I finally finished painting the goat barn/chicken coop. And boy does it look nice! You’ve got to remember what it used to look like, with donkey-eaten holes in the old OSB and raggedy blue plastic tarp hanging from the ridge, where it used to cover the gable end. And now the old chicken coop is empty, because I built the new one, I have a remodeling project. I’m turning it into a milking parlor! How wonderful. Soon I won’t have to milk with sleet and blizzards blowing down my neck! Wow.
Oh, and I got my first egg from the new chickens yesterday. How do I know it was the new chickens? Because it was brown. The only brown egg layers I had before were two banty hens, that laid little banty eggs. This one was extra large. My other “old” hens are all aracaunas, and they lay green, blue and pink eggs. So it was definitely a new girl. And today I got another. My new nest box is working!
I forgot to tell you that Beauty, our jenny donkey, is expecting a foal. You remember when we had Moose castrated this spring? I guess it was a little too late. OOps. I didn’t even know IT happened. So, of course, I don’t have a foaling date. But Beauty is getting a round, round belly. On to plan B, making Ladyhawk’s old stall in the goat barn a foaling stall in case Beauty foals during the winter. I sure hope not. We are real excited to have a baby coming, though.
Canning vegetable oil
I would like to purchase a 35lb container of vegetable oil from Sam’s Club, and am wondering if I can divide it up into quart jars and can it. Do you know and if so how would I do it? Pressure canner?
Idaho Falls, Idaho
This is one thing I haven’t canned, nor can I find any information on it. Sorry. I’ve kept vegetable oil a long time in my pantry, but once opened, it will sooner or later, go rancid. It doesn’t “spoil,” but you can’t stand the taste/smell. — Jackie
Trading seeds for sauce
We would like to have some of your Hopi Pale Grey Seeds to try next summer in our garden. We have access to some free #10 dented cans of tomato products, mainly sauce. Would you be interested in some?
I’ll mail your seeds tomorrow, Pam. Yes. I certainly would be interested in some cans of tomato products! I’ll e-mail you. — Jackie
Homesteading in Alaska
I know from your articles that you did not recommend Alaska as a future homestead, but I don’t remember why. Could you enlighten me? We are desperate to get out of California and would appreciate any info you could pass along.
Kay should check out our properties here in Northern Nevada before going out into the frontier of Alaska. There are tons of remote properties, former ranches, etc. up here and they are a lot easier to get to than Alaska. AND the winters are no where as harsh. We found 32 acres and are anxiously awaiting the day we can build our homestead. — P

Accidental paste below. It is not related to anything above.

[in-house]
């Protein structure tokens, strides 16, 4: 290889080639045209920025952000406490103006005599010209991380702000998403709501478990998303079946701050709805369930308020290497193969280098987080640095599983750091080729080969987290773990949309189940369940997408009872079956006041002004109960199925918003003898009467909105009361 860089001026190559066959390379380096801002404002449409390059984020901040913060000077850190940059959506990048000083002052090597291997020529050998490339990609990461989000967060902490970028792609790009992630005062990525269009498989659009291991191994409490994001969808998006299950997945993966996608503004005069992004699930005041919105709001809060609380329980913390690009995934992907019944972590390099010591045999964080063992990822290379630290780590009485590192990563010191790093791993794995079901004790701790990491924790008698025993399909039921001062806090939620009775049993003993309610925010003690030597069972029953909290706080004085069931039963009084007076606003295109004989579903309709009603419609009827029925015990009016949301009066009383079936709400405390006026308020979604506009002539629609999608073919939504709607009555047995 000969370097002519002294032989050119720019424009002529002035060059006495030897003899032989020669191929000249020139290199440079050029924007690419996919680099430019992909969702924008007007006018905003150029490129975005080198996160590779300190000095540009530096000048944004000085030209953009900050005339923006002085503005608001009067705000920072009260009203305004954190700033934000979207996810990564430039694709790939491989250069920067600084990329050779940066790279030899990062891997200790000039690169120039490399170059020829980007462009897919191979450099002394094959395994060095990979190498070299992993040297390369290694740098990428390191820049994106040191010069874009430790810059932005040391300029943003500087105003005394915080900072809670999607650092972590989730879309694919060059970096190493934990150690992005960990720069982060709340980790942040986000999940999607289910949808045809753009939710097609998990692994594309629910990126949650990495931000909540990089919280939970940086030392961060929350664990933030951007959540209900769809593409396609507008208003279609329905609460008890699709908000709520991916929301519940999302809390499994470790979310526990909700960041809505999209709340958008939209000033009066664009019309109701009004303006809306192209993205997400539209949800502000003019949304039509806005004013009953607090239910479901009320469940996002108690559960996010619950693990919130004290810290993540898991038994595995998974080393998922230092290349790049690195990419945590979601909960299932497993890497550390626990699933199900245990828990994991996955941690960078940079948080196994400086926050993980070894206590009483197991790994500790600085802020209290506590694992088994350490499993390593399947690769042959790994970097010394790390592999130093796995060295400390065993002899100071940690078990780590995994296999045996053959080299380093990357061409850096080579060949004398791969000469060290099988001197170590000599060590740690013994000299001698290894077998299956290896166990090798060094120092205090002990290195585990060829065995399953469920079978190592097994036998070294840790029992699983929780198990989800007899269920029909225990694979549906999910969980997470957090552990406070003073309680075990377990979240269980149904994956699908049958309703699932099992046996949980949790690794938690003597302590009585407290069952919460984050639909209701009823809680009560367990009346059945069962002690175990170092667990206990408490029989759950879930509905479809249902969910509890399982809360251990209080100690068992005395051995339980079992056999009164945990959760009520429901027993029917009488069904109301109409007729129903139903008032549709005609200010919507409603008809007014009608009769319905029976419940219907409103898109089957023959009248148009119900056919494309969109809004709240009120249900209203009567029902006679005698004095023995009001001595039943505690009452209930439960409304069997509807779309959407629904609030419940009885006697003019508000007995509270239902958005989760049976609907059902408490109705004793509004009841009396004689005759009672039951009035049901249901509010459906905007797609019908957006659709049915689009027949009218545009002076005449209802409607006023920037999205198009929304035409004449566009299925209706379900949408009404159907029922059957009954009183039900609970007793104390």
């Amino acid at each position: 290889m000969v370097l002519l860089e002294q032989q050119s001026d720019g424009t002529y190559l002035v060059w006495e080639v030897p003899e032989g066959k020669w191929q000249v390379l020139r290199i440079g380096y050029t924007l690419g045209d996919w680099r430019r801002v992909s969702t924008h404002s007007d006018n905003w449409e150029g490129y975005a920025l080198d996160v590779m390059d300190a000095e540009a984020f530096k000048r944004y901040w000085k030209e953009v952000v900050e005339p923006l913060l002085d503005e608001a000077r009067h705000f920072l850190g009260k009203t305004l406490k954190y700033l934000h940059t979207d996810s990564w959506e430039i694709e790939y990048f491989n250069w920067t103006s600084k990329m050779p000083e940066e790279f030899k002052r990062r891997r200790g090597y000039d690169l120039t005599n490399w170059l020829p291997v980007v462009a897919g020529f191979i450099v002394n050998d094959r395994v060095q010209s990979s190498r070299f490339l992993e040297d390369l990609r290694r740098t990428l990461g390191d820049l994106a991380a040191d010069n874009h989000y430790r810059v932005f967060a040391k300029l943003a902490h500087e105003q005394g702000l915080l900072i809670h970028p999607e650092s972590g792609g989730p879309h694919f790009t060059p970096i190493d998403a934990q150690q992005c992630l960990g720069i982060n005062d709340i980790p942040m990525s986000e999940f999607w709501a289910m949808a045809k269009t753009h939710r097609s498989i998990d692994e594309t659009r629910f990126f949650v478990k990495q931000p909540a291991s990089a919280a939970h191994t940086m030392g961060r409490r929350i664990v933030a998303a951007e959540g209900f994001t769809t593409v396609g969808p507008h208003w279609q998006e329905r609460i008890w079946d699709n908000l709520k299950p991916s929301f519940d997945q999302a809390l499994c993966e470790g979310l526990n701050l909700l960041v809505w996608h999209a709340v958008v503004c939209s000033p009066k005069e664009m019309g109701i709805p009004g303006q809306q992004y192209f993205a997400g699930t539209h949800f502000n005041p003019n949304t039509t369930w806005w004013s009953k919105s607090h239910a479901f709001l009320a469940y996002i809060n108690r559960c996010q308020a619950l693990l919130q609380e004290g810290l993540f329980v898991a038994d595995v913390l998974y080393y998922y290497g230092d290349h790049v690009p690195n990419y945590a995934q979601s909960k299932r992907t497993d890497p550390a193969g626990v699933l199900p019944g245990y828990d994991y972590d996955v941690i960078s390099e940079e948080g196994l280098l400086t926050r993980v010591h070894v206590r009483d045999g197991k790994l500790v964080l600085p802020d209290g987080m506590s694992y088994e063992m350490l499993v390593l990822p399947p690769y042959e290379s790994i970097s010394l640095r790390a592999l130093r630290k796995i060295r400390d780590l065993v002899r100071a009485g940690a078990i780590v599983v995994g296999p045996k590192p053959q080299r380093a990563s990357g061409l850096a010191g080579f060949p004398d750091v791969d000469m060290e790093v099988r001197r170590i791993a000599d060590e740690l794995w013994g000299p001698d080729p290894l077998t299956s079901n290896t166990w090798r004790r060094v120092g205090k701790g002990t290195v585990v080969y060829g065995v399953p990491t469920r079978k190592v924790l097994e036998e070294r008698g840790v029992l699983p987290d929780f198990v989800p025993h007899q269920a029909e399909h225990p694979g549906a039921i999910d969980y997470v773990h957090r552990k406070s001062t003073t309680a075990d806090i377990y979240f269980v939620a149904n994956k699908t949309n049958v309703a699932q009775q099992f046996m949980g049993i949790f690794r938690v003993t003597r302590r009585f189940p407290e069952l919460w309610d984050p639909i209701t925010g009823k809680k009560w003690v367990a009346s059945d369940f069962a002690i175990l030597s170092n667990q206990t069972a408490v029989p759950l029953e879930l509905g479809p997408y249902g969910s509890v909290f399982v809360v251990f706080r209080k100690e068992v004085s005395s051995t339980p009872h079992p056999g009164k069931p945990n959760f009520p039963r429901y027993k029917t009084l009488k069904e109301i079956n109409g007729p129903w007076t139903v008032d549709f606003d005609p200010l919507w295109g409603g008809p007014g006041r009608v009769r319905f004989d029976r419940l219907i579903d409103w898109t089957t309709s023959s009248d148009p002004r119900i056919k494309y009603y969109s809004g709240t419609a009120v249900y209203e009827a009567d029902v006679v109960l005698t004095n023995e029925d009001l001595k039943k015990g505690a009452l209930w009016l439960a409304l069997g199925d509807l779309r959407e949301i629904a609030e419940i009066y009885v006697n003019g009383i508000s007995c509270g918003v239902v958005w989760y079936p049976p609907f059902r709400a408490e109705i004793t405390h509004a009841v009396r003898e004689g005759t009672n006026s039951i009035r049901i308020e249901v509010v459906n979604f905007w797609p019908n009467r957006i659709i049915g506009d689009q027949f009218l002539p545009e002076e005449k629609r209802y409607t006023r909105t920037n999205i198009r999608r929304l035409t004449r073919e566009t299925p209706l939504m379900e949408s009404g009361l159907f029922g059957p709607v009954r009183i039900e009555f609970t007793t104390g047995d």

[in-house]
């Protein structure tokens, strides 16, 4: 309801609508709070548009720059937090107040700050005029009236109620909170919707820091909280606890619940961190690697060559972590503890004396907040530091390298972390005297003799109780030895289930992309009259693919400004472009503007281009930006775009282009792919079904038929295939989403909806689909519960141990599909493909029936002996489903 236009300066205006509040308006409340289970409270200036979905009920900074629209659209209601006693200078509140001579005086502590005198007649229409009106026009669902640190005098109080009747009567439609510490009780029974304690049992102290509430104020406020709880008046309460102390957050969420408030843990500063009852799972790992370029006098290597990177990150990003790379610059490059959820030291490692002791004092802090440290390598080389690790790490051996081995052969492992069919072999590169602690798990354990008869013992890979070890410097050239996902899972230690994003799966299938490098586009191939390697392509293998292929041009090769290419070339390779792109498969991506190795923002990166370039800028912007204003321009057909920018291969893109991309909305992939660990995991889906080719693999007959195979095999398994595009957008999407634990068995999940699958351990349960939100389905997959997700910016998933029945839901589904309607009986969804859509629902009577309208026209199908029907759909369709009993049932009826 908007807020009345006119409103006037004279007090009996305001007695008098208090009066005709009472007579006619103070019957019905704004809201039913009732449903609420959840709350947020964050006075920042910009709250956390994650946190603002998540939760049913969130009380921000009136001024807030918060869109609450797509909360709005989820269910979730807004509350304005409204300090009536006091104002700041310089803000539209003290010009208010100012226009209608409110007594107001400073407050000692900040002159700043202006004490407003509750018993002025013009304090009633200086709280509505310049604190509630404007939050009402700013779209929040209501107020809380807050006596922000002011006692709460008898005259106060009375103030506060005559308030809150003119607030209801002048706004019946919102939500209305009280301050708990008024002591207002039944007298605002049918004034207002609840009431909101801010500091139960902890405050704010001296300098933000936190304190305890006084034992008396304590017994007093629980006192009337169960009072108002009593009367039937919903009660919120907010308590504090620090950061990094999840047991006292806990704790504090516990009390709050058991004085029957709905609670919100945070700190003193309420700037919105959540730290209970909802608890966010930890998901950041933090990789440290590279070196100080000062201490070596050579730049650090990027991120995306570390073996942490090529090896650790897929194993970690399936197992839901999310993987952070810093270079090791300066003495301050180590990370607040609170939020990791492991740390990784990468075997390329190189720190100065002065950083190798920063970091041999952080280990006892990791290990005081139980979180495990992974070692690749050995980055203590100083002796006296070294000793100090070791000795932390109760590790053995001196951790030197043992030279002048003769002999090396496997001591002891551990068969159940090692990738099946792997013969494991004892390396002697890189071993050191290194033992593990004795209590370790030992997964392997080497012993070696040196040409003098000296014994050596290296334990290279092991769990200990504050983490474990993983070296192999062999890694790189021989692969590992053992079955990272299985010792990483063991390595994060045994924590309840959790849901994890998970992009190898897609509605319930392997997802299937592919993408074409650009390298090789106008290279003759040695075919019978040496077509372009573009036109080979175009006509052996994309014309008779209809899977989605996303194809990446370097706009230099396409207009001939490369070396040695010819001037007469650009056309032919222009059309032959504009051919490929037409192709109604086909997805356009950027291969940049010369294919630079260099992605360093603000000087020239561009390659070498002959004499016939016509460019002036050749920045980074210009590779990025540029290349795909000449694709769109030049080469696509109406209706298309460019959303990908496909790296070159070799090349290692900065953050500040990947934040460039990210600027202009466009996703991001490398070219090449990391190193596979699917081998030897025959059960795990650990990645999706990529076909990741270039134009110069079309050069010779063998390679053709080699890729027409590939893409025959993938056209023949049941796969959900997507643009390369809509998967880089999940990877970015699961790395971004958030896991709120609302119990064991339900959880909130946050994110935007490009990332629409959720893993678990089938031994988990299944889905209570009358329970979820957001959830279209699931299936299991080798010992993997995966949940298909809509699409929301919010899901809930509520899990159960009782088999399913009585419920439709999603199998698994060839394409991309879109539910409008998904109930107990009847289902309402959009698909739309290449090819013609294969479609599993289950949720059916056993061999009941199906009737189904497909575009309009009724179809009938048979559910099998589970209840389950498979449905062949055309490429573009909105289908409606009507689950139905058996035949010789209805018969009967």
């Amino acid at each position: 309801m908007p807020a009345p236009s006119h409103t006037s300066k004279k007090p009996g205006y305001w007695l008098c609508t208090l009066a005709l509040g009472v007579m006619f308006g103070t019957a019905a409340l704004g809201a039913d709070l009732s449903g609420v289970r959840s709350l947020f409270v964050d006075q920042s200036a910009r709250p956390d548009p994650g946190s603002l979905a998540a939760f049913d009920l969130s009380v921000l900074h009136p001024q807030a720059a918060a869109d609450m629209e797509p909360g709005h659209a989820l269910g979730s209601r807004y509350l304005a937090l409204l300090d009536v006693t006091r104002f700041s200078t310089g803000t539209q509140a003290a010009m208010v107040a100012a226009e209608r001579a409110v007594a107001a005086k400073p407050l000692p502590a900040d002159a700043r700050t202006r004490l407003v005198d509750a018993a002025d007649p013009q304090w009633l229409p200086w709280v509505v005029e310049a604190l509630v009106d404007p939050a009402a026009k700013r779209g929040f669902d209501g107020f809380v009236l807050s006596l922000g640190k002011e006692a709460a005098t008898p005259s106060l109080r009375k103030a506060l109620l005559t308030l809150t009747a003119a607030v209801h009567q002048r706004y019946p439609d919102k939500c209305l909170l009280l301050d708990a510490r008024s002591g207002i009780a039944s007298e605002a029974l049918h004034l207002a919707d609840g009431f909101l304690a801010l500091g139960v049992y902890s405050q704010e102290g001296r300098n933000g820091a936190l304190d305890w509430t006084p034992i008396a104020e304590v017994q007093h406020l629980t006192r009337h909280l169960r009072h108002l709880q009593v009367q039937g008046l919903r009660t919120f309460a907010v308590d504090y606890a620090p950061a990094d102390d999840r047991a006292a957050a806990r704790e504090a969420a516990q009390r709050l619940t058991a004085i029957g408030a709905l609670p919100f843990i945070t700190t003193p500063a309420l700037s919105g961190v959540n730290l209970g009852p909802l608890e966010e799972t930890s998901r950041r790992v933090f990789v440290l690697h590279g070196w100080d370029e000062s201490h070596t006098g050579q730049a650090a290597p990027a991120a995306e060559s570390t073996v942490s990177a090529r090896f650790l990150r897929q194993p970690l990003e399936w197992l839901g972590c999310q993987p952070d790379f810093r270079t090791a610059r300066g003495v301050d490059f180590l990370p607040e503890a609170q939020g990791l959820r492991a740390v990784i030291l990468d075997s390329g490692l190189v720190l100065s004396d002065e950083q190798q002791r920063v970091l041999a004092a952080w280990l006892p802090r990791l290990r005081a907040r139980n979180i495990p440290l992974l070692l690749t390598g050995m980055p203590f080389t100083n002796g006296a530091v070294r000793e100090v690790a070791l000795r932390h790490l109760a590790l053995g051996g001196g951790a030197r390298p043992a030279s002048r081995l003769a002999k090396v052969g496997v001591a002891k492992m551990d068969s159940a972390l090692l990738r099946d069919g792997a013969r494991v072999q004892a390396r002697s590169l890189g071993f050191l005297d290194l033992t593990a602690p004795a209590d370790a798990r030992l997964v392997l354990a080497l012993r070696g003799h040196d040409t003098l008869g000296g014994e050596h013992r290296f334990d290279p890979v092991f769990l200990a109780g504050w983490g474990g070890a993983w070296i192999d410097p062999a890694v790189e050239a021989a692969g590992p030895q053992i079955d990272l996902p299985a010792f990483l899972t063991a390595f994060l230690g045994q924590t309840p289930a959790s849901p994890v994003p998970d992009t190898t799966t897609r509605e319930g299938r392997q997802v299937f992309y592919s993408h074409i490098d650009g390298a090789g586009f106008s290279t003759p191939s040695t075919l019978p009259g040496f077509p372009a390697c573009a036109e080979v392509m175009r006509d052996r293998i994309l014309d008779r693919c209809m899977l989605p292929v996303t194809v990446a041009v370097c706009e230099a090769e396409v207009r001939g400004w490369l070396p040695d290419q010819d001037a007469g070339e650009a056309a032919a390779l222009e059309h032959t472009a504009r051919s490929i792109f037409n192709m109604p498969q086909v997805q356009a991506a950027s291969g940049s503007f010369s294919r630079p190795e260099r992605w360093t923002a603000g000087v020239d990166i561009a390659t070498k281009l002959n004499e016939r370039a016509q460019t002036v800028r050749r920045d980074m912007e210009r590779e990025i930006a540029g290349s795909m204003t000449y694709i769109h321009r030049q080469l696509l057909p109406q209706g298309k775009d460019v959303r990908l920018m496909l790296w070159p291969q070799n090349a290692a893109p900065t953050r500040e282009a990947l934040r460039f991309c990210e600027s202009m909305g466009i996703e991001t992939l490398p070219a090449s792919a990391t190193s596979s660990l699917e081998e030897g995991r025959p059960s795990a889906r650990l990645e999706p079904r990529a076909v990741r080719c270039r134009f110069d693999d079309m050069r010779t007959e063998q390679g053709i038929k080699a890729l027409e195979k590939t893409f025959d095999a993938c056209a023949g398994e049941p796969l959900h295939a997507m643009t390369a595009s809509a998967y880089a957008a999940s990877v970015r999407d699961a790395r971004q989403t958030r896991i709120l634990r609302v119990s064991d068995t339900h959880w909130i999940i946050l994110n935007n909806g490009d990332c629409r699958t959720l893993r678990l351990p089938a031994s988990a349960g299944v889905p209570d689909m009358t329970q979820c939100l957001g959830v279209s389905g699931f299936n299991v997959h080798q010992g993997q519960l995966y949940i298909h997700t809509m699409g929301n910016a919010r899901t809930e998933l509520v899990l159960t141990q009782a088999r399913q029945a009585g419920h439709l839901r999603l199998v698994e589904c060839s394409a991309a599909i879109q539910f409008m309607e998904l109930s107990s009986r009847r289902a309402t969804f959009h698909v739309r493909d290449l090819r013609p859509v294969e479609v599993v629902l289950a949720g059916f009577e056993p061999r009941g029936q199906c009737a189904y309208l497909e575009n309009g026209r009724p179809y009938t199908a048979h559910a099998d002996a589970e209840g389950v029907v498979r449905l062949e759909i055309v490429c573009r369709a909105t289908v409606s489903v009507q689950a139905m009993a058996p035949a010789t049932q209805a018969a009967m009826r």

We had to bring in all our tomatoes before the first hard frost, and they were all still green. They’ve been spread out on blankets in the garage and have ripened nicely. My question is about canning them. My book says don’t use any with blemishes, but they mostly all have that. the skin isn’t the greatest looking. I was hoping to just use my Roma mill and make them into quarts of sauce base, but should I be concerned that they aren’t pristine?
Many have gone bad, and I’ve tossed them out. Really, I just want to store what I can, in whatever form I can, so the harvest isn’t wasted.
The types are mainly roma, some “big boy” that are small. I don’t think any are hybrids, but they all got mixed up. I have probably 70 lbs total, including still green ones.
Those late tomatoes do often have “blemishes.” I just cut out the bad spots, PROVIDED that the “bad” spots haven’t rotted, which spreads into the interior of the tomato. When you don’t know the variety you are canning, be sure to add the vinegar or lemon juice advised in the canning manuals so that the acid level is sufficient for water bath processing. — Jackie
Are tough chickens worth butchering?
My question is about butchering “jungle fowl” chickens. My neighbor had ordered a bunch of exotic chickens which interbred. She moved and gave me 20 of them. They are so tough that my neighbor who taught me how to butcher them gave up. They have quit laying and I don’t want to winter them. They are small and the meat is tough. Is it worth the trouble or should I feed the coyotes?
Sure they’re worth it! I’d skin them when butchering, then cool the carcasses overnight. Quarter the birds, then simmer them in a big stockpot until the meat is falling off the bone. These tough guys, I usually can up with the broth. The canning helps tenderize the meat; I’ve never had tough chicken that way. (Sorry coyotes!) — Jackie